"A lot of people have the misconception that homeless people are solitary people, but that's not true," Sheptock said. "We're actually very communal, and you have crowded shelters where the beds are two, two and a half, three feet apart ... And people travel from the shelters to the soup kitchens, and then they go from the soup kitchens over to [day programs]."

Plus, Sheptock added that "at a lot of the shelters ... they don't make hand soap available to you," and guests are asked to bring their own.

Susie Sinclair-Smith, the CEO of the Montgomery County Coalition for the Homeless (MCCH), told WAMU on Wednesday that cleaning supplies were already proving to be a challenge at the emergency shelter her organization runs. The shelter houses about 140 people every night. Sinclair-Smith said they were working with the county government to find more supplies, but their current cleaning supplies will likely last them less than a week.

Sinclair-Smith said the Montgomery County shelter is following guidance from health officials and would be setting up new hand-washing stations so that guests can immediately wash their hands upon arriving at the shelter, and before leaving the shelter.

Sinclair-Smith also added that a client of MCCH has a janitorial job at the Village at Rockville, a retirement community where a confirmed coronavirus patient interacted with individuals on Feb. 29. The MCCH client is not currently experiencing symptoms, Sinclair-Smith said, but the agency has arranged for them to stay at a motel out of concern about potential exposure.

"I've been thinking a lot about the whole public health dimension of our work, and really instilling preventive measures in what we do," Sinclair-Smith said.

Sinclair-Smith has also put together a business continuity plan, and staff at her organization are equipping themselves to work from home so that they can continue operating in a worst-case scenario. MCCH provides services to 1,700 Montgomery County residents.

Apart from close living quarters in shelters, Mettimano said, another challenge is the fact that many of the people who stay at the Central Union Mission shelter are already suffering from chronic respiratory illnesses.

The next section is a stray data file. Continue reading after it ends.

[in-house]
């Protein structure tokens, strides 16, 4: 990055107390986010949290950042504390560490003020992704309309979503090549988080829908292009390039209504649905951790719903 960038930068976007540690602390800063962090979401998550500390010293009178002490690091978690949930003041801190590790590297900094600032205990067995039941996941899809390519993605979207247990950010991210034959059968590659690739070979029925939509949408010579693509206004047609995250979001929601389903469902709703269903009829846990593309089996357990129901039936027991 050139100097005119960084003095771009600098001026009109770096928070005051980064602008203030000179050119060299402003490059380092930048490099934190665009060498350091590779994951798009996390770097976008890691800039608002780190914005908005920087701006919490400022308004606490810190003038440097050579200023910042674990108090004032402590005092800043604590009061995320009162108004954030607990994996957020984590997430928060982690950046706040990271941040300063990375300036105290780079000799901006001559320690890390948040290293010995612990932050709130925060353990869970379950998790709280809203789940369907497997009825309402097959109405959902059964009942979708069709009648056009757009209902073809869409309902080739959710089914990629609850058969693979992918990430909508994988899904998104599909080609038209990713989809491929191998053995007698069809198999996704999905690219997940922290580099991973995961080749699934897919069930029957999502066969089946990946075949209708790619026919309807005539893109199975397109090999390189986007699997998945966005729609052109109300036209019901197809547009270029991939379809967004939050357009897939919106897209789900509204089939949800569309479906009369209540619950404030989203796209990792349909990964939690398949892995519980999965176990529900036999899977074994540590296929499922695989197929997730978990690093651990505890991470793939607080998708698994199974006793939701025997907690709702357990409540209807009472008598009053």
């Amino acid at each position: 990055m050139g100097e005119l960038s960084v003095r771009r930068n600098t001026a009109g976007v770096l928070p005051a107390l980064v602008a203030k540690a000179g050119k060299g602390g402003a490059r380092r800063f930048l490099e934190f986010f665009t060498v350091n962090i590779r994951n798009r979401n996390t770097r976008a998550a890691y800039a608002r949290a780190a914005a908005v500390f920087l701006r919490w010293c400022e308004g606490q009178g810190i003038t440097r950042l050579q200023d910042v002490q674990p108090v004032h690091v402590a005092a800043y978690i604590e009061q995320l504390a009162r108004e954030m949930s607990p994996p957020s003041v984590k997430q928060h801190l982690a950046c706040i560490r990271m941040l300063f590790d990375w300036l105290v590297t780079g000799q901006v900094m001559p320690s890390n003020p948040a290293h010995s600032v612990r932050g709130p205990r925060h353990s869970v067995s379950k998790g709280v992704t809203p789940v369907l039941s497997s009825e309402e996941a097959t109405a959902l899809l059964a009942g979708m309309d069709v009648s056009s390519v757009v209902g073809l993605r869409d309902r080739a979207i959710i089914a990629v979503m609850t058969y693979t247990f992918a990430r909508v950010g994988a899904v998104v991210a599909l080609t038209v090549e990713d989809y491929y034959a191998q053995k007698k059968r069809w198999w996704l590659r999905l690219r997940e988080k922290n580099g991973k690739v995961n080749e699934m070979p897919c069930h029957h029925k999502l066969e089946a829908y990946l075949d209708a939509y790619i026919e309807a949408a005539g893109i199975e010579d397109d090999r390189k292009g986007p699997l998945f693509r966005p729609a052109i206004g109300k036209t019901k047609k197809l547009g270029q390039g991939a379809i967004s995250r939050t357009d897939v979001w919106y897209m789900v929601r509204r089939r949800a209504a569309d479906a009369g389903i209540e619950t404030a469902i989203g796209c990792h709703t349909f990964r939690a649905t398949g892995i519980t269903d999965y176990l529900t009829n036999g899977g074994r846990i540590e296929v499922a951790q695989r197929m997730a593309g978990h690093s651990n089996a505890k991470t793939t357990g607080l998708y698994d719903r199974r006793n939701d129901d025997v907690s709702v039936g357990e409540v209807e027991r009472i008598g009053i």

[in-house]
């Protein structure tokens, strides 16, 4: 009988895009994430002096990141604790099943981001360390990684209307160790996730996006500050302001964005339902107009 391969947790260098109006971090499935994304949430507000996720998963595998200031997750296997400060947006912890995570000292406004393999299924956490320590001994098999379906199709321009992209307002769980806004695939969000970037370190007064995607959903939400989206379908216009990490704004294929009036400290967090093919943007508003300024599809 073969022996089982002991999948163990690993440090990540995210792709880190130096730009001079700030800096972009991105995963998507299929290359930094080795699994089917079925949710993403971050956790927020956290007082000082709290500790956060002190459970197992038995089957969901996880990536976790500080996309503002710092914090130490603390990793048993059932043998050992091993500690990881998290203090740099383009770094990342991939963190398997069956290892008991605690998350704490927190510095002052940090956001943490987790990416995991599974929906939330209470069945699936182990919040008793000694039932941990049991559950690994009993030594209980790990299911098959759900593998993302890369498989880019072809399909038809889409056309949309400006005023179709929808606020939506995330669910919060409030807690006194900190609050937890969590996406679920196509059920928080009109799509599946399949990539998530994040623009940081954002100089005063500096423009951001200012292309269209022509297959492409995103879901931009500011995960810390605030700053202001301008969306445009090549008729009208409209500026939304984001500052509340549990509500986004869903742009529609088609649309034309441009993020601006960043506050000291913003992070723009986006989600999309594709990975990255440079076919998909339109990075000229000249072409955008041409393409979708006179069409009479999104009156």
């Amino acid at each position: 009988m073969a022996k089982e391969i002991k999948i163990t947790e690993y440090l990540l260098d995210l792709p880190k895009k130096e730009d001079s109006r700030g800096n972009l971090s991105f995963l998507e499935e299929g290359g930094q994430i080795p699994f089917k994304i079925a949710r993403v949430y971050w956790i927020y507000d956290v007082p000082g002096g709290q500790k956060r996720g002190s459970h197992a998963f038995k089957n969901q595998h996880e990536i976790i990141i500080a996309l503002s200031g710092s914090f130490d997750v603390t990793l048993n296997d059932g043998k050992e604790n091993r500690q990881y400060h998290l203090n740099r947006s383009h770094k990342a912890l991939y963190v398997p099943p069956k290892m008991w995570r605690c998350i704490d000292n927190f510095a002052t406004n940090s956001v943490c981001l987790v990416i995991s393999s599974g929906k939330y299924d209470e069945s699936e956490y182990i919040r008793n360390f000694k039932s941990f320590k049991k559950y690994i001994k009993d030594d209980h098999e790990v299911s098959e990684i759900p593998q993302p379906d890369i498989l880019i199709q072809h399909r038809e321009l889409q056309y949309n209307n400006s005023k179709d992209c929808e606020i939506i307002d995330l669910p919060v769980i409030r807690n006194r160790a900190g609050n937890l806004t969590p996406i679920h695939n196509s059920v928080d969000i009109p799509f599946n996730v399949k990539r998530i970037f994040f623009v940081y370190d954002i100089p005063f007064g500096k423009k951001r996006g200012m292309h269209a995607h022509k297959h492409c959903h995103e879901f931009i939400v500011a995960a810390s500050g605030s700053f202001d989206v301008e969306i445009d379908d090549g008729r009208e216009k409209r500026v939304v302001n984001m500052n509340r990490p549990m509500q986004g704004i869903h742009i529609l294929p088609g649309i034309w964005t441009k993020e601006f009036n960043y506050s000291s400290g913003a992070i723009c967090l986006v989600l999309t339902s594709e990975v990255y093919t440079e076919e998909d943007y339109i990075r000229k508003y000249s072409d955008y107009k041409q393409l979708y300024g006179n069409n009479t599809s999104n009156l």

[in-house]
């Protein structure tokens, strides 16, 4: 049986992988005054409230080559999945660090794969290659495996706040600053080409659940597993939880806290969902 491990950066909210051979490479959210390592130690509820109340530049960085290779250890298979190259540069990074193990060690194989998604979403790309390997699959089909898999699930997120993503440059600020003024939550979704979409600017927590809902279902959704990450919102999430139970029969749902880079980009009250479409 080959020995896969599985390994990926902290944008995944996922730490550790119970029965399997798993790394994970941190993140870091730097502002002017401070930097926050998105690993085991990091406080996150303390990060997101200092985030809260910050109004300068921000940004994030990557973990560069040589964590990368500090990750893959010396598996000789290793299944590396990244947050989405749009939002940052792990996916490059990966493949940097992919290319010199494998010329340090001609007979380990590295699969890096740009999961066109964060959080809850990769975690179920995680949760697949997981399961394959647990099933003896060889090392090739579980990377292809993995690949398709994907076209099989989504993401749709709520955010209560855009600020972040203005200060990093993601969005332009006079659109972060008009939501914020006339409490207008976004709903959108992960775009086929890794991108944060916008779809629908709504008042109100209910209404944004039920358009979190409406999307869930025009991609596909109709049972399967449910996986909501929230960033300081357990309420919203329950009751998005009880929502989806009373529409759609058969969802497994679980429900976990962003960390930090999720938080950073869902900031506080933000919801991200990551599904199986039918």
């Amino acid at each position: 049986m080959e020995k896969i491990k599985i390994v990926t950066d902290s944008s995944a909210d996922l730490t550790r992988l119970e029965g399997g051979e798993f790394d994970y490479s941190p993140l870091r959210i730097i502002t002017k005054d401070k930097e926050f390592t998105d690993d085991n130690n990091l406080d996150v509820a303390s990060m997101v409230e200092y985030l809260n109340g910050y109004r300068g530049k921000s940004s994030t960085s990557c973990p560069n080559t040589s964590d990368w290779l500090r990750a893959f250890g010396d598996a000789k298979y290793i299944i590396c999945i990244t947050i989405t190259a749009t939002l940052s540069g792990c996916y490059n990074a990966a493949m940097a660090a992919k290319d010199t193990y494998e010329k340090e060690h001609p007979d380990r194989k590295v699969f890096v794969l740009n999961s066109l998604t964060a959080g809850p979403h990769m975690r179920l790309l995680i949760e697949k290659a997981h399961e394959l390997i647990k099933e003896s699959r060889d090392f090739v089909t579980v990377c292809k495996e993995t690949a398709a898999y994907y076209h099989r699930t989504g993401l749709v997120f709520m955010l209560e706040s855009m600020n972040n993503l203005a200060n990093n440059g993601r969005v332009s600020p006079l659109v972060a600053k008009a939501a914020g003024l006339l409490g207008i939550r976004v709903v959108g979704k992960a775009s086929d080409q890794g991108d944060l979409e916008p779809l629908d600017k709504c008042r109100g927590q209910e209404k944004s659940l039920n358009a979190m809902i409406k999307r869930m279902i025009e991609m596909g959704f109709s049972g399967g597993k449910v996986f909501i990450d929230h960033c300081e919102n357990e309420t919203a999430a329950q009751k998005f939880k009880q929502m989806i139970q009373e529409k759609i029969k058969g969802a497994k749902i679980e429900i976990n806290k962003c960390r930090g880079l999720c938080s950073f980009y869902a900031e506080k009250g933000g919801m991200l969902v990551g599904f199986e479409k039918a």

Mettimano said those underlying health issues could make it hard to diagnose possible cases of COVID-19 to begin with, and they could also make the disease harder to fight.

"Just living on the street, trying to survive day to day when you're dealing with cold weather, hot weather, food insecurity, health issues, mental illness, addictions, there's already a range of challenges," Mettimano said. "When you throw something else like coronavirus in the mix, it should make us all stop and pause and say, 'OK. What are we doing as a society to really address homelessness in a meaningful way?'"

Sheptock, too, believes there is a larger lesson here.

"If [the city] had ended homelessness or even greatly reduced it, then we wouldn't have as many big communal shelters as we have to begin with," Sheptock said.

D.C. closed the D.C. General family shelter, which once housed more than a thousand people at once, in 2018. The city has been opening smaller family shelters to replace it. D.C. has also been using motels along New York Avenue as emergency shelters for families, but the city plans to end this practice by the end of the year as new shelters open.

The District has reported a significant drop in family homelessness in recent years. But advocates have criticized the "rapid rehousing" vouchers used to house a majority of families exiting shelters, saying that they set families up for failure because the subsidy runs out after a year.

Plus, "there are more than three times the number of homeless kids in schools than there are in shelters, which means we have a huge hidden family homelessness problem in the city," said Harding of the Washington Legal Clinic for the Homeless. Many homeless families, Harding said, are living doubled up or tripled up in homes, also in tight living quarters — which would also make "social isolation" difficult.

Harding said she has learned throughout her career that "communal spaces are just not healthy." It's a fact that Bowser acknowledged when she closed D.C. General, Harding said. But those efforts haven't translated into the single shelter system — not, she added, because the city isn't taking the problem seriously, but because these shelters serve such a large number of people.

Zeilinger acknowledged last year that the city has more work to do when it comes to single adults experiencing homelessness. Data from an annual census of the homeless population show a likely increase in the number of newly homeless single adults in the city. The count found that on a single night in January of last year, 6,521 people were staying in shelters, temporary housing or on the street.

Mettimano at Central Union Mission said some community members have recently expressed interest in dropping off supplies like hand sanitizer and wipes. He said he welcomes those donations, along with regular cash donations.

And though they're preparing for the worst, Mettimano said the focus at the shelter right now is on following basic guidance from the Centers for Disease Control and Prevention and other government agencies. That means keeping the space sanitized, encouraging hand-washing, monitoring people for symptoms and discouraging residents from sharing cigarettes or water bottles.

"The men here are just as sensitive to it and concerned as everybody else," Mettimano said. "And hopefully that will translate into them taking the same kinds of proactive measures that other folks are doing right now such as washing hands, using paper towels to open doors, whatever that may be."